Hospital Dr News

Updated guidelines on FGM provide clarity for healthcare professionals

Clinical management of women with female genital mutilation (FGM) requires high quality care that is accessible, sensitive and informed, while safeguarding girls at risk.

This is the key conclusion of revised guidelines published by the Royal College of Obstetricians and Gynaecologists (RCOG).

FGM refers to ‘all procedures involving partial or total removal of the female external genitalia or other injury to the female genital organs for non-medical reasons’.

An estimated 137,000 women and girls in England and Wales have undergone the practice which affects those from certain communities from Africa, Asia and the Middle East who often have complex healthcare needs.

Pregnancy presents a key opportunity for healthcare professionals to identify women with FGM, provide information and advice, address healthcare needs and assess the risk to the unborn child or other female family members.

This guideline provides evidence-based advice for obstetricians and gynaecologists on the clinical care of women with FGM before, during and after pregnancy, including legal and regulatory responsibilities. It is also relevant for other healthcare professionals caring for women with FGM.

Clinicians must be aware of the short and long term complications of FGM, including scarring, urinary infections, menstrual difficulties, impaired sexual function, painful sexual intercourse, obstetric complications and psychological trauma.

The guideline also emphasises that all healthcare professionals must be aware of the Female Genital Mutilation Act 2003 in England, Wales and Northern Ireland, and the Prohibition of Female Genital Mutilation Act 2005 in Scotland, which state that:

  • FGM is illegal unless it is a surgical operation on a girl or woman which is necessary for her physical or mental health or for purposes connected with labour or childbirth.
  • It is illegal to arrange, or assist in arranging for a UK national or UK resident to be taken overseas for the purpose of FGM.
  • It is an offence to fail to protect a girl from risk of FGM, including those who have parental responsibility.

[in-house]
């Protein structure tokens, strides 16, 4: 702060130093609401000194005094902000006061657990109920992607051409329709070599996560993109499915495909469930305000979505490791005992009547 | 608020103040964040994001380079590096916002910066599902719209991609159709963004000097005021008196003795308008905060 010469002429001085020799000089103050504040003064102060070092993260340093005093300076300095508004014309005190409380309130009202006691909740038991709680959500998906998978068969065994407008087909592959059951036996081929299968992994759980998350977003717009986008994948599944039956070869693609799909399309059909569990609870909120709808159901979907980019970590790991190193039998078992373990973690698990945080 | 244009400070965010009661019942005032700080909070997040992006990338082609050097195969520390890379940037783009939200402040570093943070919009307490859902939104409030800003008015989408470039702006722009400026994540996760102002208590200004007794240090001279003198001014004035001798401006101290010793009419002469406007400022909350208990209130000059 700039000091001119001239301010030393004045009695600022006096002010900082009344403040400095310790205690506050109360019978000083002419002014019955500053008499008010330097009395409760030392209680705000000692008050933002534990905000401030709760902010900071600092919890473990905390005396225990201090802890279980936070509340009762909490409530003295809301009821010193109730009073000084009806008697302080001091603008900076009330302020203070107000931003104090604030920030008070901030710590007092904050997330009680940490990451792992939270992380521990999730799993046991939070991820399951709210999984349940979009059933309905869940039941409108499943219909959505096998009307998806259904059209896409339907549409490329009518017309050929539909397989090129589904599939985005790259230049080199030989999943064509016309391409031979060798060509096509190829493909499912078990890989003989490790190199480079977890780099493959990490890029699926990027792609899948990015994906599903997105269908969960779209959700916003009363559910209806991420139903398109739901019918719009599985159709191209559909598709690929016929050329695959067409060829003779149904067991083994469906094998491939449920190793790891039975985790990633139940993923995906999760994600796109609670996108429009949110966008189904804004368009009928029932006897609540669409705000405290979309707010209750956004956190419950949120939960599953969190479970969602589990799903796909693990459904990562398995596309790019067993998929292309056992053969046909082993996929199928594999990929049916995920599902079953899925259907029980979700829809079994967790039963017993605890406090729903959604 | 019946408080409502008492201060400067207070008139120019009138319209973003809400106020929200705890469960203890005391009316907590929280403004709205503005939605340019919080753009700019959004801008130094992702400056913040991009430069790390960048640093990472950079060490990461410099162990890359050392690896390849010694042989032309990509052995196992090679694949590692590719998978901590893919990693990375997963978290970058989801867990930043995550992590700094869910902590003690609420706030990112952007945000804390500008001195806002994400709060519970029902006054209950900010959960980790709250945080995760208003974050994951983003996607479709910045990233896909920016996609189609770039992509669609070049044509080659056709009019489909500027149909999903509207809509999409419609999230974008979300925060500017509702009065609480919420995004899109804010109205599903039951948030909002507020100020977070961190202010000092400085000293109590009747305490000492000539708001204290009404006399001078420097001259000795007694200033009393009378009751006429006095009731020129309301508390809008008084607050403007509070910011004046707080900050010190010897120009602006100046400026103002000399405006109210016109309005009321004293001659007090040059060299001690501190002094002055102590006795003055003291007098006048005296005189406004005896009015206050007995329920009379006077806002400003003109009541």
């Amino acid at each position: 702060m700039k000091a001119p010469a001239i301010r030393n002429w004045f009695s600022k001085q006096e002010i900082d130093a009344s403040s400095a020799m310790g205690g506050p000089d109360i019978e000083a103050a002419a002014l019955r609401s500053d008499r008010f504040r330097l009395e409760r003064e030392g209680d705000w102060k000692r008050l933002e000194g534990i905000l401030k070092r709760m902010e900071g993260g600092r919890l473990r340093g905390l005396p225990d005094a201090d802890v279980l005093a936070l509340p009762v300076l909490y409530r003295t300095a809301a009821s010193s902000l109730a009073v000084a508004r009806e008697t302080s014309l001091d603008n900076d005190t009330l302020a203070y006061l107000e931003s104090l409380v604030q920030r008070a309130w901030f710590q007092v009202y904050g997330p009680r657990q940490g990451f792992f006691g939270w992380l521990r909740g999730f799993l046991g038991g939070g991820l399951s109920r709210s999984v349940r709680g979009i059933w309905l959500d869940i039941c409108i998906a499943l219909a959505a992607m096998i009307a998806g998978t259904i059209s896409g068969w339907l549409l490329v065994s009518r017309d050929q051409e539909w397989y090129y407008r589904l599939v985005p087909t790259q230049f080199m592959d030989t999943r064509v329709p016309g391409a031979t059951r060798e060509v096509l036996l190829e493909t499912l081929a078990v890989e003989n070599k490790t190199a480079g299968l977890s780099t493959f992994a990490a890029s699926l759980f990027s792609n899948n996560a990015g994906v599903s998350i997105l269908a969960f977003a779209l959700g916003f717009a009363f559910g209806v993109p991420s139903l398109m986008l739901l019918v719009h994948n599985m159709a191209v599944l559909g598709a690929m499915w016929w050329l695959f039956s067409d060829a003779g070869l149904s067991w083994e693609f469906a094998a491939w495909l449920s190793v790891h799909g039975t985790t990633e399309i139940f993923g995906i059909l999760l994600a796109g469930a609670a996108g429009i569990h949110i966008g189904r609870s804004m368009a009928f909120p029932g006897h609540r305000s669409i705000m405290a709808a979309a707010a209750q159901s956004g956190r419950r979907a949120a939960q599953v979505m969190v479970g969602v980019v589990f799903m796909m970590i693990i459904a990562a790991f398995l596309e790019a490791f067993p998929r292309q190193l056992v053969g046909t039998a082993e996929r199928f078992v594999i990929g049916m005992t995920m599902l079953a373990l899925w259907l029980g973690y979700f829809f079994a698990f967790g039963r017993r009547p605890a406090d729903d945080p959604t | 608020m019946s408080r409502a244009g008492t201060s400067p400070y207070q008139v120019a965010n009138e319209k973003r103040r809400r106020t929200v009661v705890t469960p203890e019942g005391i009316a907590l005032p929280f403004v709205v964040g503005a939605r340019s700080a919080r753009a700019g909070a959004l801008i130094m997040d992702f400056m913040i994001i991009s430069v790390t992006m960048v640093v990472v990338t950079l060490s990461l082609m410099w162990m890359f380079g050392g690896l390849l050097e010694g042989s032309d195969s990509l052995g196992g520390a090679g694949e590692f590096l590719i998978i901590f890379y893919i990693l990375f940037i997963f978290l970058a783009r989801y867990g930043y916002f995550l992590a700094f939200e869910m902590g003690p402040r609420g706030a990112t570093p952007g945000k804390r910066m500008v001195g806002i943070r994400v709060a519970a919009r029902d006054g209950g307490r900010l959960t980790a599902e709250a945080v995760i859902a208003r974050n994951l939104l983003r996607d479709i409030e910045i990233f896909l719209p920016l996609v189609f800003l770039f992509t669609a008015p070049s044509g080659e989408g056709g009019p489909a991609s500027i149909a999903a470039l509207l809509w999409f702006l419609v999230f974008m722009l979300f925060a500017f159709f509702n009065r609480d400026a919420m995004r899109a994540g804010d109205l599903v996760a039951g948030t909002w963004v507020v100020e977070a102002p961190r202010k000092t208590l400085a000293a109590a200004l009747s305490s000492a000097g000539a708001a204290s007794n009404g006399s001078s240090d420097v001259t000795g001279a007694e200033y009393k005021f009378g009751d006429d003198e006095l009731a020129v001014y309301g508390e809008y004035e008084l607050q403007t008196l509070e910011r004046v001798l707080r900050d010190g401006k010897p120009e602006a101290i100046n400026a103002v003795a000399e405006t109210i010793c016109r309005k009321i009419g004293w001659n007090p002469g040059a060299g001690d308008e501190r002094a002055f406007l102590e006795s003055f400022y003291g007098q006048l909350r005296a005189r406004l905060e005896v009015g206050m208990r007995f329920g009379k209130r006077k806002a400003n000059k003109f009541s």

• If FGM is confirmed in a girl under 18 years of age, reporting to the police is mandatory.

In order to ensure a consistent approach to data monitoring, the Department of Health has implemented the FGM Enhanced Dataset in England, which requires all acute trusts, general practices and mental health trusts to record data about women with FGM on a monthly basis.

Healthcare professionals must understand the difference between recording FGM (for the purpose of the FGM Enhanced Dataset), and reporting FGM (making a referral to the police and/or social services), and their responsibilities with respect to each of these. There should be a lead consultant and/or midwife responsible for the care of women with FGM in all hospitals.

The guideline addresses de-infibulation and clitoral reconstruction. Women who are likely to benefit from de-infibulation should be counselled and offered the procedure before pregnancy and ideally before first sexual intercourse. Clitoral reconstruction should not be performed because current evidence suggests that there are associated complication rates without conclusive evidence of benefit.

Re-infibulation is illegal, there is no clinical justification for the procedure and it should not be undertaken under any circumstances.

Dr Naomi Low-Beer, lead author of the guideline, said: “FGM is a violation of human rights and a form of child abuse for which there can be no justification. Thousands of vulnerable women in the UK are living with the long-term physical and psychological consequences of FGM, and these women must receive high quality care by obstetricians, gynaecologists and other healthcare professionals.

“We must be aware of our pivotal responsibility to provide accessible advice, treatment and support whilst ensuring that children are protected.”

Read the report.




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